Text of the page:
|Thereís a new Sandra Brown romantic suspense book on store shelves Ė it must be summer.
Who are the characters?
1. Duncan Hatcher. A homicide detective with the Savannah (Georgia) - Chatham Metropolitan Police Department. His father is a minister, and heís close to his parents. Heís been raised in that rare environment in contemporary fiction these days Ė a loving, supportive, fully functional family. Heís a music savant and can play the complex pieces on the piano without being able to read music but has kept his talent secret from those outside his family. Heís obsessed with bringing drug kingpin Robert Savich to justice.
2. DeeDee Bowen. Duncanís partner who considers him her hero but isnít afraid to tell him some home truths. She repeatedly tells Duncan to go play the piano, and he replies he canít play the piano. She has the best line in the book.
3. Cato Laird. A superior court judge. He declared a mistrial in Savichís last trial which earned him Duncanís enmity. Heís well-respected and a member of Savannahís highest social class.
4. Elise Laird. Catoís beautiful young wife, and the woman Duncan falls in love with at first sight before he knows her name. Sheís got secrets. Big secrets. She was a cocktail waitress at the country club when Cato met and married her but had been a topless cocktail waitress in a previous job. Savannah society scorns her even though itís admitted her manners are faultless.
5. Robert Savich. Bad guy with no redeeming social qualities. He enjoys knowing that Duncan wants to bring him down so badly. So far heís been able to slip through the criminal justice system without a scratch.
Whatís the plot?
Duncan and Deedee are called to the Lairdsí house. Elise has shot and killed an intruder, she claims in self-defense. Duncan and DeeDee have questions about her story and begin investigating. Elise arranges a meeting alone with Duncan. She claims her husband is trying to kill her. When he asks why, she says she canít tell him because he wouldnít believe her.
The plot thickens when a local private investigator goes missing and the police learn that Cato had had the PI follow Elise because he believed she was having an affair.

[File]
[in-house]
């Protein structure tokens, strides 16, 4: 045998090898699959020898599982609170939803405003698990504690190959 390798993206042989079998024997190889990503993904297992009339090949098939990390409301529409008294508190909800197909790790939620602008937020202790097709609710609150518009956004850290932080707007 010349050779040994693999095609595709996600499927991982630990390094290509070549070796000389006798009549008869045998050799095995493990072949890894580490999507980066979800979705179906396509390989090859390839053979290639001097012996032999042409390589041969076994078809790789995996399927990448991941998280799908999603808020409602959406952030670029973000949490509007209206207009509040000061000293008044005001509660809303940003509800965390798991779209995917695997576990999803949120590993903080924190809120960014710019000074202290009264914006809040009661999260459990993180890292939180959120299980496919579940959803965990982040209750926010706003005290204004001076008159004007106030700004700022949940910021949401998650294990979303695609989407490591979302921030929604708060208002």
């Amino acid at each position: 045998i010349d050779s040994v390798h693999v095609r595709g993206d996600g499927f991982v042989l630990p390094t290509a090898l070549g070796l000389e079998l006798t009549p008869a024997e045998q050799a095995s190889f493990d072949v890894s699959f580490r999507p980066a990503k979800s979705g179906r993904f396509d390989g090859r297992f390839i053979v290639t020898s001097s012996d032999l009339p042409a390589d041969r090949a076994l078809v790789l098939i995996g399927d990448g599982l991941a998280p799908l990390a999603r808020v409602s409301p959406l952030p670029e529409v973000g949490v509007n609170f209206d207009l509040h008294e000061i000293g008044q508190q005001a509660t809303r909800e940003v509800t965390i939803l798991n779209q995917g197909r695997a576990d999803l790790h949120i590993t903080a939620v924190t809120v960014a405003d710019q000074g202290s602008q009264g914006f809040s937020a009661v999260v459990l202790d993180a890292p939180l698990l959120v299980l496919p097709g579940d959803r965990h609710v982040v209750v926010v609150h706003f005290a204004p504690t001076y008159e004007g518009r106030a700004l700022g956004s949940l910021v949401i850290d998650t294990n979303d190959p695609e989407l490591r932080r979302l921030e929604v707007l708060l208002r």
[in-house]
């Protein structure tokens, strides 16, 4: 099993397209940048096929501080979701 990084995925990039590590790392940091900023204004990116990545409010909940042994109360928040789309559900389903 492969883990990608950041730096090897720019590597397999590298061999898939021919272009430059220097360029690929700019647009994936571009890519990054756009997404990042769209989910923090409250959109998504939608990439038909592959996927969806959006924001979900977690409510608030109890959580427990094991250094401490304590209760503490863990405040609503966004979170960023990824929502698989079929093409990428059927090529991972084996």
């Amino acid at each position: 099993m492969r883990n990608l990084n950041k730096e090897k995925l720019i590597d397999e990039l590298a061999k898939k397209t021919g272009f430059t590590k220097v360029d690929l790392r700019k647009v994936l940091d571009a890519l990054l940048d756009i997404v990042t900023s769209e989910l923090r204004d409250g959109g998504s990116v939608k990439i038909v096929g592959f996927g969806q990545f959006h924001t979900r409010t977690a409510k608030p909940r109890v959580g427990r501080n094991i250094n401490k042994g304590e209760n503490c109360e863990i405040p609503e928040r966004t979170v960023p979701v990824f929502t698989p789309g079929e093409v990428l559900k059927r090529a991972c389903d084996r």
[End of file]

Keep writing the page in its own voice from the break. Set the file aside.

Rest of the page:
Even though Duncan has reasons upon reasons to doubt Elise on every front, he cannot help being more and more deeply attracted to her.
Is it sexy?
Sandra Brown can write some of the best pillow talk in the genre, and Ricochet has its moments but theyíre more passionate than explicit. The sexual tension created by Duncanís fascination with Elise starts early and doesnít let up.
Why read it?
Because Sandra Brown can write a suspenseful tale even if some of it is contrived and implausible. Iíll confess I became so absorbed at one point that when a door slammed, I jumped.
And because Duncan Hatcher is one of the most appealing heroes of the year. He doesnít have umpteen hang-ups and psychoses. He loves his parents. He plays well with others and is probably kind to animals. His struggle to resist Elise and his eventual capitulation is the most moving part of the story. Itís reminiscent of the moral dilemma faced by Hammond Cross, the hero in Brownís The Alibi.
Why skip it?
Because Elise may be beautiful and sexy, but Savannah society has it right: sheís not in his class. When she repeatedly refuses to confide in him, when she does stupid Gothic Novel Heroine type things, and when she finally tells all, sheís just plain aggravating. Itís too bad Duncan doesnít shake her hand, say ďitís been real,Ē and walk away. Surely thereís at least one hot babe in Savannah with some moral fiber.
Obviously the author has to redeem Elise or else Duncanís going to be in a world of hurt over a piece of white trash, but itís too bad she didnít start out with a more deserving heroine. Maybe in a future book Elise will come to an untimely end, and Sandra Brown will give Duncan Hatcher a second chance.
If you are looking for a potboiler plot with an appealing hero and are willing to overlook some big flaws, Richochet is worth tucking into your beach bag. If you want worthy characters and a credible plot, youíre likely to be disappointed.
Some good, some bad. Thatís a three-heart book.